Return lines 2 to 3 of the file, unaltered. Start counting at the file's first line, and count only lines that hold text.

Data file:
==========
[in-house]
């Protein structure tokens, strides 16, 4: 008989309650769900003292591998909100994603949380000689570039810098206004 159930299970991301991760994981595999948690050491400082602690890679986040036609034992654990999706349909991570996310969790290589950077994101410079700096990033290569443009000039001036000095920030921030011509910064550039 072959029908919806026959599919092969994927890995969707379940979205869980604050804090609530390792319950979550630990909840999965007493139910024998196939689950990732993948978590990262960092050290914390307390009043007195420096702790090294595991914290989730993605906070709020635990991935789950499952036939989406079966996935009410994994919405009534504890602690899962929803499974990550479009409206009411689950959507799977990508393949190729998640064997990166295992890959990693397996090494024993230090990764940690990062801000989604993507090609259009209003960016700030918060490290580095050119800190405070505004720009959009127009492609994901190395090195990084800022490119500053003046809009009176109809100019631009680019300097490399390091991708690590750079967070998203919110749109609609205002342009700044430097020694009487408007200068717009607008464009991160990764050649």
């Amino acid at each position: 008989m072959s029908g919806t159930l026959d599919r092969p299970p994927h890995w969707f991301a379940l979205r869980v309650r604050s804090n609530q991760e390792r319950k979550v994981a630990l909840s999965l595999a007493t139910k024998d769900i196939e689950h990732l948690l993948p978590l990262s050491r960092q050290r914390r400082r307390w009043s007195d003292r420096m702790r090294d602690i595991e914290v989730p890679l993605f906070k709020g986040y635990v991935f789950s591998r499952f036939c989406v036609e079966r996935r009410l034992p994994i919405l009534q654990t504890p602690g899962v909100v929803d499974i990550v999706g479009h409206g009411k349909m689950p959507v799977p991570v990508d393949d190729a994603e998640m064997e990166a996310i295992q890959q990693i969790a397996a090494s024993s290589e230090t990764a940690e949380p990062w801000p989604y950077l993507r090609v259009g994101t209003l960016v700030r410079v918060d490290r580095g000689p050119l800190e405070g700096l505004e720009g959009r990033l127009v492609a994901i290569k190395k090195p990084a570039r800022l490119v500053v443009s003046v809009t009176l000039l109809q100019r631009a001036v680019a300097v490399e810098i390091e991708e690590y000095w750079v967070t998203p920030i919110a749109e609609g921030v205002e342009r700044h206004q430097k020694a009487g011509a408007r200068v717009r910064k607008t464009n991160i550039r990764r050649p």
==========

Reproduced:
């Protein structure tokens, strides 16, 4: 008989309650769900003292591998909100994603949380000689570039810098206004 159930299970991301991760994981595999948690050491400082602690890679986040036609034992654990999706349909991570996310969790290589950077994101410079700096990033290569443009000039001036000095920030921030011509910064550039 072959029908919806026959599919092969994927890995969707379940979205869980604050804090609530390792319950979550630990909840999965007493139910024998196939689950990732993948978590990262960092050290914390307390009043007195420096702790090294595991914290989730993605906070709020635990991935789950499952036939989406079966996935009410994994919405009534504890602690899962929803499974990550479009409206009411689950959507799977990508393949190729998640064997990166295992890959990693397996090494024993230090990764940690990062801000989604993507090609259009209003960016700030918060490290580095050119800190405070505004720009959009127009492609994901190395090195990084800022490119500053003046809009009176109809100019631009680019300097490399390091991708690590750079967070998203919110749109609609205002342009700044430097020694009487408007200068717009607008464009991160990764050649």
């Amino acid at each position: 008989m072959s029908g919806t159930l026959d599919r092969p299970p994927h890995w969707f991301a379940l979205r869980v309650r604050s804090n609530q991760e390792r319950k979550v994981a630990l909840s999965l595999a007493t139910k024998d769900i196939e689950h990732l948690l993948p978590l990262s050491r960092q050290r914390r400082r307390w009043s007195d003292r420096m702790r090294d602690i595991e914290v989730p890679l993605f906070k709020g986040y635990v991935f789950s591998r499952f036939c989406v036609e079966r996935r009410l034992p994994i919405l009534q654990t504890p602690g899962v909100v929803d499974i990550v999706g479009h409206g009411k349909m689950p959507v799977p991570v990508d393949d190729a994603e998640m064997e990166a996310i295992q890959q990693i969790a397996a090494s024993s290589e230090t990764a940690e949380p990062w801000p989604y950077l993507r090609v259009g994101t209003l960016v700030r410079v918060d490290r580095g000689p050119l800190e405070g700096l505004e720009g959009r990033l127009v492609a994901i290569k190395k090195p990084a570039r800022l490119v500053v443009s003046v809009t009176l000039l109809q100019r631009a001036v680019a300097v490399e810098i390091e991708e690590y000095w750079v967070t998203p920030i919110a749109e609609g921030v205002e342009r700044h206004q430097k020694a009487g011509a408007r200068v717009r910064k607008t464009n991160i550039r990764r050649p």